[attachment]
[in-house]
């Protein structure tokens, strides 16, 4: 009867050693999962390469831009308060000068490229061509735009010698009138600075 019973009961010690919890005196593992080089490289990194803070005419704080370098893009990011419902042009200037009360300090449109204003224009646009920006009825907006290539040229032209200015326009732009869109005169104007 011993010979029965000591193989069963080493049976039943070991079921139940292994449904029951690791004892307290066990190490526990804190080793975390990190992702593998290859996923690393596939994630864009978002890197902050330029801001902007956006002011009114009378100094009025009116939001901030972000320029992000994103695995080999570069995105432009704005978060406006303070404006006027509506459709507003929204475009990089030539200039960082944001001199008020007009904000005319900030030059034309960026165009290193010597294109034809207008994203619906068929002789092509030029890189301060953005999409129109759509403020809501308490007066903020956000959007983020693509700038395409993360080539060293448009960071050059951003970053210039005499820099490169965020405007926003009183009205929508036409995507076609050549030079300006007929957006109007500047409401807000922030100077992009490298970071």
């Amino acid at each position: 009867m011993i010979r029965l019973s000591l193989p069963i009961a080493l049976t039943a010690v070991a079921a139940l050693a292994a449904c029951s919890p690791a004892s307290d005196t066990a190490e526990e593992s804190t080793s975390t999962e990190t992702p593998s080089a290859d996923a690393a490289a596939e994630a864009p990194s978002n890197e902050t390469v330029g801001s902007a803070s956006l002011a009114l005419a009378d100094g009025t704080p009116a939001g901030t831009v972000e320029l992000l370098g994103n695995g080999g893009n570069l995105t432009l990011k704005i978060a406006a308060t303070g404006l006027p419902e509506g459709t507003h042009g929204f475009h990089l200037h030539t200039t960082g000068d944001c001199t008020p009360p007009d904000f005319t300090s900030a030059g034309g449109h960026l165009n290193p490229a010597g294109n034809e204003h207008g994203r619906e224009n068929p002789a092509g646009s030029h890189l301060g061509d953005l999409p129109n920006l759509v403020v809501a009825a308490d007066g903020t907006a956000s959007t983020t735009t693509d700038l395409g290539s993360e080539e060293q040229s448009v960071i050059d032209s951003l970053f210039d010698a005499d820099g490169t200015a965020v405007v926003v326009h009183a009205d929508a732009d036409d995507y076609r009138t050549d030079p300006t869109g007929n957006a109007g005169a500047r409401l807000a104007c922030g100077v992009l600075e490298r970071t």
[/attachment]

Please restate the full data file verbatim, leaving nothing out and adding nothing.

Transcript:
[in-house]
């Protein structure tokens, strides 16, 4: 009867050693999962390469831009308060000068490229061509735009010698009138600075 019973009961010690919890005196593992080089490289990194803070005419704080370098893009990011419902042009200037009360300090449109204003224009646009920006009825907006290539040229032209200015326009732009869109005169104007 011993010979029965000591193989069963080493049976039943070991079921139940292994449904029951690791004892307290066990190490526990804190080793975390990190992702593998290859996923690393596939994630864009978002890197902050330029801001902007956006002011009114009378100094009025009116939001901030972000320029992000994103695995080999570069995105432009704005978060406006303070404006006027509506459709507003929204475009990089030539200039960082944001001199008020007009904000005319900030030059034309960026165009290193010597294109034809207008994203619906068929002789092509030029890189301060953005999409129109759509403020809501308490007066903020956000959007983020693509700038395409993360080539060293448009960071050059951003970053210039005499820099490169965020405007926003009183009205929508036409995507076609050549030079300006007929957006109007500047409401807000922030100077992009490298970071």
């Amino acid at each position: 009867m011993i010979r029965l019973s000591l193989p069963i009961a080493l049976t039943a010690v070991a079921a139940l050693a292994a449904c029951s919890p690791a004892s307290d005196t066990a190490e526990e593992s804190t080793s975390t999962e990190t992702p593998s080089a290859d996923a690393a490289a596939e994630a864009p990194s978002n890197e902050t390469v330029g801001s902007a803070s956006l002011a009114l005419a009378d100094g009025t704080p009116a939001g901030t831009v972000e320029l992000l370098g994103n695995g080999g893009n570069l995105t432009l990011k704005i978060a406006a308060t303070g404006l006027p419902e509506g459709t507003h042009g929204f475009h990089l200037h030539t200039t960082g000068d944001c001199t008020p009360p007009d904000f005319t300090s900030a030059g034309g449109h960026l165009n290193p490229a010597g294109n034809e204003h207008g994203r619906e224009n068929p002789a092509g646009s030029h890189l301060g061509d953005l999409p129109n920006l759509v403020v809501a009825a308490d007066g903020t907006a956000s959007t983020t735009t693509d700038l395409g290539s993360e080539e060293q040229s448009v960071i050059d032209s951003l970053f210039d010698a005499d820099g490169t200015a965020v405007v926003v326009h009183a009205d929508a732009d036409d995507y076609r009138t050549d030079p300006t869109g007929n957006a109007g005169a500047r409401l807000a104007c922030g100077v992009l600075e490298r970071t």